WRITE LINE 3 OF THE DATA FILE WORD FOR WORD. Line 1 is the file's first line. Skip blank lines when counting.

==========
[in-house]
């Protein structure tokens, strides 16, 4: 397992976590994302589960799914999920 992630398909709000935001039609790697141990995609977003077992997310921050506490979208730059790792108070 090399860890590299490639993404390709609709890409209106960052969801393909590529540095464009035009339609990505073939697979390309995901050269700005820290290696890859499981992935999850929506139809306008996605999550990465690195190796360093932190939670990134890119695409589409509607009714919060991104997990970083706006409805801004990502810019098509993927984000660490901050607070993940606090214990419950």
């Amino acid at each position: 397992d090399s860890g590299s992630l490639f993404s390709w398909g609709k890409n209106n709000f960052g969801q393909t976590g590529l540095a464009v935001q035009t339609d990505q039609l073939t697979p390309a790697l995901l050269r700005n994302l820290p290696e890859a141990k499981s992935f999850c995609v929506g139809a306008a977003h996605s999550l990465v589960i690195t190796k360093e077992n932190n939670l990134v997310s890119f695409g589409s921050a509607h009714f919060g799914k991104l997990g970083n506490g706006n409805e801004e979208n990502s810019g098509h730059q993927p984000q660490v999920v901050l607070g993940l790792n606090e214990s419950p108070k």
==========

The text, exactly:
């Amino acid at each position: 397992d090399s860890g590299s992630l490639f993404s390709w398909g609709k890409n209106n709000f960052g969801q393909t976590g590529l540095a464009v935001q035009t339609d990505q039609l073939t697979p390309a790697l995901l050269r700005n994302l820290p290696e890859a141990k499981s992935f999850c995609v929506g139809a306008a977003h996605s999550l990465v589960i690195t190796k360093e077992n932190n939670l990134v997310s890119f695409g589409s921050a509607h009714f919060g799914k991104l997990g970083n506490g706006n409805e801004e979208n990502s810019g098509h730059q993927p984000q660490v999920v901050l607070g993940l790792n606090e214990s419950p108070k």